In addition, this yearly rescue effort wouldn't be possible without both monetary and in-kind donations from our supporters. We hope you'll consider making a donation online—gifts of any size are welcome and very much appreciated! To donate supplies, please call 508-349-2615 or email us

Summer Sightings

For boaters, if you see a sea turtle during the summer please report it to

Sea Turtles of Cape Cod

While unlikely, it is possible to find five species of sea turtles on the Cape. 

All of following species are listed as either "Threatened" or "Endangered" under both the Massachusetts Endangered Species Act (MESA) and the U.S. Endangered Species Act (ESA). This means it's illegal to harass them, and you cannot transport them without a permit.

Kemp's Ridley (Lepidochelys kempii)

STATUS: Endangered
At once the smallest and most endangered sea turtle in the world. Ironically, the Kemp's Ridley also the most common turtle found cold-stunned on Massachusetts bayside beaches. Juveniles are typically only 5-10 pounds, but adults can grow up to 100 pounds. Several hundred typically strand each winter on Cape Cod. Learn more >

Loggerhead (Caretta caretta)

STATUS: Threatened
This species has the largest geographic distribution of any sea turtle in the world. Juveniles can vary widely in size—between 30-200 pounds—and full-grown adults can exceed 400 pounds. Loggerheads are becoming a commonly stranded species on Cape Cod. In recent years, an average of 24-26 are found cold-stunned, with a high of nearly 150 in 2012. Learn more >

Green (Chelonia mydas)

STATUS: Threatened
Named for the green color of its body fat, Green Turtles are growing increasingly threatened. Like the Loggerhead, this species has begun stranding on Cape Cod beaches in increasing numbers during the winter months—up to a few dozen per year in the past few years. Juveniles can weigh anywhere from 5-25 pounds, and adults can reach an impressive 400 pounds. Learn more >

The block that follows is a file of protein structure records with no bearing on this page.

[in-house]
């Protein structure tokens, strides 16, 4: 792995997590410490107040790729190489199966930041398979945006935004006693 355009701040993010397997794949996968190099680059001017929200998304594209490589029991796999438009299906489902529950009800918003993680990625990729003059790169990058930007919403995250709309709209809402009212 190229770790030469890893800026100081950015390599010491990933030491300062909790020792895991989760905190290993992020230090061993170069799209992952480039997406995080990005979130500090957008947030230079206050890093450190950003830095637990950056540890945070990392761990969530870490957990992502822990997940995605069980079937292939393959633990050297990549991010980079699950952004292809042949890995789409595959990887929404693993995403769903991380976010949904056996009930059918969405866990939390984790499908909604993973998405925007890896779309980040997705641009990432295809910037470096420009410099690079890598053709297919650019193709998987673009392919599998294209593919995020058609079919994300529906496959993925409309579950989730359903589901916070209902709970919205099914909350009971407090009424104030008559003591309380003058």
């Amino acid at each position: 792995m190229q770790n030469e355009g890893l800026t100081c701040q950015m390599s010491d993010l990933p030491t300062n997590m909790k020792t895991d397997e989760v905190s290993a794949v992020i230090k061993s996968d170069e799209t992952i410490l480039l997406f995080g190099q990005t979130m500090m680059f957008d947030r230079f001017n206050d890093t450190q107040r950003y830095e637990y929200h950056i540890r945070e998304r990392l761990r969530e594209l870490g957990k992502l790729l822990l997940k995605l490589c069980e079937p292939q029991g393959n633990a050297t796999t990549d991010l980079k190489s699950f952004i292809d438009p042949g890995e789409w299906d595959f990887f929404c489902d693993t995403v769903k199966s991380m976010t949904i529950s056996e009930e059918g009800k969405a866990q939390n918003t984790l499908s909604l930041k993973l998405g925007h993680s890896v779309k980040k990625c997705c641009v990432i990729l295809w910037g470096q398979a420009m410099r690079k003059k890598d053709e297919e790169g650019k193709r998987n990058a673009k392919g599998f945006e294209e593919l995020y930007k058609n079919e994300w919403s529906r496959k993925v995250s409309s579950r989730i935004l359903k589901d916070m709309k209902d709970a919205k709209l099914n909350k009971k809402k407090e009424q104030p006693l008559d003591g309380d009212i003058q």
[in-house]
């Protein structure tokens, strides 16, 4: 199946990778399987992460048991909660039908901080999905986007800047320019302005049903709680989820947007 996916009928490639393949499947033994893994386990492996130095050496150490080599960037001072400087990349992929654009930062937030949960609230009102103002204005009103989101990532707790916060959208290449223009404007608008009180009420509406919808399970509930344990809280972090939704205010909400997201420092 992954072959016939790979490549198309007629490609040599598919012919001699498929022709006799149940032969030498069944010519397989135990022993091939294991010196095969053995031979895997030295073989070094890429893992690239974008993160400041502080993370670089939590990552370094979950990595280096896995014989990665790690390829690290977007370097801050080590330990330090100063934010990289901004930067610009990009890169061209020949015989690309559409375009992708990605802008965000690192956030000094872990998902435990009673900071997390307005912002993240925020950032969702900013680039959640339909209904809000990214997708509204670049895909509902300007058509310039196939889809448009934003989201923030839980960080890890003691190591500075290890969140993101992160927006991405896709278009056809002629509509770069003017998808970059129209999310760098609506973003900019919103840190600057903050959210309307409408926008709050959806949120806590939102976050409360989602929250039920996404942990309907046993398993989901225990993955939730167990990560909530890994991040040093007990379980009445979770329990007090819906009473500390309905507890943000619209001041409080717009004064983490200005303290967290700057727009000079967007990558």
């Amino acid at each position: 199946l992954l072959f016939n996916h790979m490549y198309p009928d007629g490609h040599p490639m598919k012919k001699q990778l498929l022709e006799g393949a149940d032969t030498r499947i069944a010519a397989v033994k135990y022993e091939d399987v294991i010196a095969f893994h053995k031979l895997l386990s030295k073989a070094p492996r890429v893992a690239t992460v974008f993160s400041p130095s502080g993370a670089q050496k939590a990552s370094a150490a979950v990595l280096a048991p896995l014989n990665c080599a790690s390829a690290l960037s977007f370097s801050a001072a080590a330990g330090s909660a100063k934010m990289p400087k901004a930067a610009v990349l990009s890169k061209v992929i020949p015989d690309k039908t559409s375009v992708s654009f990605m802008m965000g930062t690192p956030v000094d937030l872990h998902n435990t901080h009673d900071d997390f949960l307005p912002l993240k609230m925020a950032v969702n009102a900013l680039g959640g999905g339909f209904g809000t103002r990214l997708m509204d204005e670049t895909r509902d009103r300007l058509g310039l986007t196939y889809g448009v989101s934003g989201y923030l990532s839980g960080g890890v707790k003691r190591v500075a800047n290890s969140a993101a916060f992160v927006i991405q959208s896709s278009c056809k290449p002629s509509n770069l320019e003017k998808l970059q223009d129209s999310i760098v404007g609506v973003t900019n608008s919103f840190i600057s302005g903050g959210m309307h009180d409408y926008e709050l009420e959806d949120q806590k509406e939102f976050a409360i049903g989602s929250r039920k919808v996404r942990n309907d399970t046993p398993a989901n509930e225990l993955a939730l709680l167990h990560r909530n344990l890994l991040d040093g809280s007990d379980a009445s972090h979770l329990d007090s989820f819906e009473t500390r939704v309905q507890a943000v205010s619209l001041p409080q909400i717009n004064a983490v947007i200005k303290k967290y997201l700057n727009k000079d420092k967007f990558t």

Leatherback (Dermochelys coriacea)

STATUS: Endangered
These are the largest turtle species—and the heaviest reptile—in the world. Leatherbacks are also the only sea turtle that can regulate their body temperature internally, unlike most reptiles that rely on their external environment for warmth. Thanks to this adaptation, Leatherbacks don't cold-stun. But they can still be severely injured or killed by boat strikes, fishing gear entanglement, and ingesting plastic. Full-grown adult Leatherbacks can reach up to eight feet in length and weigh 1,500 pounds! Learn more >

Atlantic Hawksbill (Eretmochelys imbricata)

STATUS: Endangered
This species rarely leaves tropical water, making it the least common sea turtle found near Cape Cod. Only one or two cold-stunned individuals have ever been recorded. The Hawksbill is listed as "Endangered" under both the MESA and the federal ESA. Adults can reach up to 180 pounds. Learn more >


Kemp's Ridley, Loggerheads, Greens, and Hawksbills will all hybridize with each other on occasion, and several hybrids have been found cold-stunned. Careful scrutiny of scute pattern is required to identify a hybrid as such, and genetic testing is necessary to determine the parent species with certainty.